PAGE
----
Crow-stepped gable

A Crow-stepped gable is a stair-step type of design at the top of the triangular gable-end of a building.

The top of the parapet wall projects above the roofline and the top of the brick or stone wall is stacked in a step pattern above the roof as a decoration and as a convenient way to finish the brick courses.

Early examples, from the 15th century onward, are found in England, Denmark, Germany, Switzerland, and Sweden. Crow-stepped gables were also used in Scotland as early as the 16th century. [1] Examples of Scottish crow-stepped gable can be seen at Muchalls Castle, Monboddo House and the Stonehaven Tolbooth, all late 16th and early 17th century buildings. Crow-stepped gables are also common on Danish medieval churches.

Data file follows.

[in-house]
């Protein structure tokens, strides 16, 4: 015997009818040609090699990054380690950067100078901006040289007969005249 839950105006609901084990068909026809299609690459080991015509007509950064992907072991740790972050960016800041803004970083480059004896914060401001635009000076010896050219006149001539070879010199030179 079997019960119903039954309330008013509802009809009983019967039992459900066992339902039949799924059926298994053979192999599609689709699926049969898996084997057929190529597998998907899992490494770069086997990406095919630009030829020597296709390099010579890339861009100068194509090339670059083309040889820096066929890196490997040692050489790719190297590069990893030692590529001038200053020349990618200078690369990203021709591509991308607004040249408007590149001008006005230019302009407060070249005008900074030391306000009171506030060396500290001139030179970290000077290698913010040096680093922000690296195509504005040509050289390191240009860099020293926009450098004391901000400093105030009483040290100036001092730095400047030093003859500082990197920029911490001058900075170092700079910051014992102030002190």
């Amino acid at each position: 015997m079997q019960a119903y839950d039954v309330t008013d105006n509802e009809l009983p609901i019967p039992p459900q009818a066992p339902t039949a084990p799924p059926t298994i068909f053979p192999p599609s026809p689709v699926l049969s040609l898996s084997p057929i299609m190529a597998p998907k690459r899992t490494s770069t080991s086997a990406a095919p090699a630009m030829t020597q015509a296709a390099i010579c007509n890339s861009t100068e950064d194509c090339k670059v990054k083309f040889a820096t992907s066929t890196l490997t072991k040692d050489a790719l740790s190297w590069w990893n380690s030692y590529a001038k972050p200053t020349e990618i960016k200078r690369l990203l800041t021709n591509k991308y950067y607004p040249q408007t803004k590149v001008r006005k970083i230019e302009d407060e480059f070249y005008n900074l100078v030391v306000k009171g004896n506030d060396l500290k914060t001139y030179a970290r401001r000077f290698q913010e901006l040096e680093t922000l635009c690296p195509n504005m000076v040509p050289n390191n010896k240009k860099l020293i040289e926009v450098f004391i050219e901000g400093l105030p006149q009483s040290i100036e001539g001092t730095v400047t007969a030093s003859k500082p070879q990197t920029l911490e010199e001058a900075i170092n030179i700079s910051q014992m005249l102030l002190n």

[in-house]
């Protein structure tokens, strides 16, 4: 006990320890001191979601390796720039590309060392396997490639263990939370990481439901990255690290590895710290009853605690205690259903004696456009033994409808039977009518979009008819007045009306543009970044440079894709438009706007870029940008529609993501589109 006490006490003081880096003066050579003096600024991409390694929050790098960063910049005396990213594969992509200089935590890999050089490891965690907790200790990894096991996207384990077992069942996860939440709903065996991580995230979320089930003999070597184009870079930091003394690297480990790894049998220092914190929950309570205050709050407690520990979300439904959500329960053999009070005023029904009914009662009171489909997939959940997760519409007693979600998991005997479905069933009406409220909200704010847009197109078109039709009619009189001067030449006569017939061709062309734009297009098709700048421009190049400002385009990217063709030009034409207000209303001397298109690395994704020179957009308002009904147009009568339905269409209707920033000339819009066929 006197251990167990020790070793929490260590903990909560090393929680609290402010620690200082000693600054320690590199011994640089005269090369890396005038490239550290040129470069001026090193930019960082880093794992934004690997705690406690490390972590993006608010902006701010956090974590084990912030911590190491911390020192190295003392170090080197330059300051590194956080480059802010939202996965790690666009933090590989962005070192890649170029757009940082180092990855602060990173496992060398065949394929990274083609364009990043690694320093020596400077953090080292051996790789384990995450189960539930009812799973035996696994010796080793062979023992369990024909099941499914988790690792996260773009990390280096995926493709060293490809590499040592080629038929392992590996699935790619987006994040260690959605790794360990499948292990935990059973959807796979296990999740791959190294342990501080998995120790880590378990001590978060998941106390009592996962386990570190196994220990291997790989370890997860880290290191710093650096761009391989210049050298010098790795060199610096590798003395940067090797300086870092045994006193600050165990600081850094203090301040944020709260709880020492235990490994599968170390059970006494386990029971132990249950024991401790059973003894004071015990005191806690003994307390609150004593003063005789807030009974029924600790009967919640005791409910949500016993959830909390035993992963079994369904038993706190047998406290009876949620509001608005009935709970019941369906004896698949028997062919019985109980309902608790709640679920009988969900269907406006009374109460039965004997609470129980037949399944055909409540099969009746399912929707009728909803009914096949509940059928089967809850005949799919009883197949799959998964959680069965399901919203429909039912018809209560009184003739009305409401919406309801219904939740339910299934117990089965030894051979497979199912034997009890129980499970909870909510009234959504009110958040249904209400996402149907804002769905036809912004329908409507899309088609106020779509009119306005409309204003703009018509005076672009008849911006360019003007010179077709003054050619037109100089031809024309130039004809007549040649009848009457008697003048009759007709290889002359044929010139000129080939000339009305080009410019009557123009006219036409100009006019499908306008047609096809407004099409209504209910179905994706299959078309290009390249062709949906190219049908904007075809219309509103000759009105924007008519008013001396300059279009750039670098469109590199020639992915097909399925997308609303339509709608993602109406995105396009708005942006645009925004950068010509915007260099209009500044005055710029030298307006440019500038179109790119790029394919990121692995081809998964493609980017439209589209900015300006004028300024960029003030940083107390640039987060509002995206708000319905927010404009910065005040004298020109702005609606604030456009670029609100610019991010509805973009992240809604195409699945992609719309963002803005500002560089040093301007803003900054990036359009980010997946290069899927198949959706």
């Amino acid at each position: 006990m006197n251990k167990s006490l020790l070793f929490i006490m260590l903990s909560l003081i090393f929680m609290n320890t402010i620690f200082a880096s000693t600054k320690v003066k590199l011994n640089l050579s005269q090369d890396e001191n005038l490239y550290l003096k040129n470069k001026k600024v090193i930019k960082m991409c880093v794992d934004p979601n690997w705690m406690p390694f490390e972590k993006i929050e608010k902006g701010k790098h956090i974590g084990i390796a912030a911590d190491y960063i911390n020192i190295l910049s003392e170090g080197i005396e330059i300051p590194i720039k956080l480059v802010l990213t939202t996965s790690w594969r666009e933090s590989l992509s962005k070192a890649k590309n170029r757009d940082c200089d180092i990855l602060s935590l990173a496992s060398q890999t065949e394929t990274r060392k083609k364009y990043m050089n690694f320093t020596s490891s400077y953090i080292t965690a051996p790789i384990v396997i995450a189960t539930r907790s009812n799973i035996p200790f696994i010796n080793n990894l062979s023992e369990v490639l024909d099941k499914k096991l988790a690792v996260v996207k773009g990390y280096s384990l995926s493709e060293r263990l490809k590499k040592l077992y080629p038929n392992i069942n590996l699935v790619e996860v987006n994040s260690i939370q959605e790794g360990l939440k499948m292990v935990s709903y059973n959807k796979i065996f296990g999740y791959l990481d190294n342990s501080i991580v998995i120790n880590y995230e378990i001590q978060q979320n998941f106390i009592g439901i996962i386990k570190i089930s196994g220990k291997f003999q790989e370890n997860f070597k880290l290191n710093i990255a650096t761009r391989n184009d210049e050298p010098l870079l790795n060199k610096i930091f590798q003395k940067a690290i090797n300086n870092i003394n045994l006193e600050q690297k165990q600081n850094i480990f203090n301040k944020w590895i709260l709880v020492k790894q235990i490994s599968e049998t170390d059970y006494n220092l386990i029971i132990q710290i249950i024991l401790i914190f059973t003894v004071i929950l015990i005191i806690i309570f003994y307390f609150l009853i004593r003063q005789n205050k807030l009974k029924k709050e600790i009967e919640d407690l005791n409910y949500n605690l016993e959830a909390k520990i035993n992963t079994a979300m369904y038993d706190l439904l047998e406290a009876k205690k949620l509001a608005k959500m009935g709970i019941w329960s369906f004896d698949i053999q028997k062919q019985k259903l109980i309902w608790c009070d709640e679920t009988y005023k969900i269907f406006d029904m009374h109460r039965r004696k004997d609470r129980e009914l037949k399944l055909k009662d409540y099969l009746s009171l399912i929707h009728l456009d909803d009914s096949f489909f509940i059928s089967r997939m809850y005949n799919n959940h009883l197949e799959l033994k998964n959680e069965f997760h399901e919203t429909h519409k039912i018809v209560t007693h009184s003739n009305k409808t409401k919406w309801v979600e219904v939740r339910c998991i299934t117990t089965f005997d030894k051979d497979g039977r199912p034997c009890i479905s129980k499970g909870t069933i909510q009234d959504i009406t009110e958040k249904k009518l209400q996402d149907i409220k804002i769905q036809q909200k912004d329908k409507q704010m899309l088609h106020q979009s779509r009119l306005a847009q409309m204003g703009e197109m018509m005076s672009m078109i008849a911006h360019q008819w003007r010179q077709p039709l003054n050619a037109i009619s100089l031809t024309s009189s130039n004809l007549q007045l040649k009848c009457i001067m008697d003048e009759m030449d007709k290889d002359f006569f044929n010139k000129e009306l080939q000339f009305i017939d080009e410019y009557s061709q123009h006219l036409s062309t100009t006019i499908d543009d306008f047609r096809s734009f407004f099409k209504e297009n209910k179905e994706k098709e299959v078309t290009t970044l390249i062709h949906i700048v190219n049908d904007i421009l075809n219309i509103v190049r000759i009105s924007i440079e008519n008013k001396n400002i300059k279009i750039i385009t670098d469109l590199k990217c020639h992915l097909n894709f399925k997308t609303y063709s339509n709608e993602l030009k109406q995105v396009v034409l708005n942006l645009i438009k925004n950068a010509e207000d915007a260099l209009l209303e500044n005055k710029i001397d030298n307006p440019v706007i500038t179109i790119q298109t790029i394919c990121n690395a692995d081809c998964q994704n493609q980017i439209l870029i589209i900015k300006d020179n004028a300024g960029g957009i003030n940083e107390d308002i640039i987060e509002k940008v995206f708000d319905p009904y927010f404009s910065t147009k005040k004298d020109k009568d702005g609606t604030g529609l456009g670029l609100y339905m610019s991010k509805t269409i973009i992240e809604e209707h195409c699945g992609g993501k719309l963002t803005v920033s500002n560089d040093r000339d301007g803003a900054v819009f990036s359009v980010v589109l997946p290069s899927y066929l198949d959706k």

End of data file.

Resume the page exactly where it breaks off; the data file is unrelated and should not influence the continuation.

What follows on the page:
In the Dutch language, this design is termed trapgevel or "stair-step gable", characteristic of many brick buildings in the Netherlands, Belgium and in Dutch colonial settlements. 19th century examples are found in North America, and the step gable is also a feature of the northern-renaissance revival styles.

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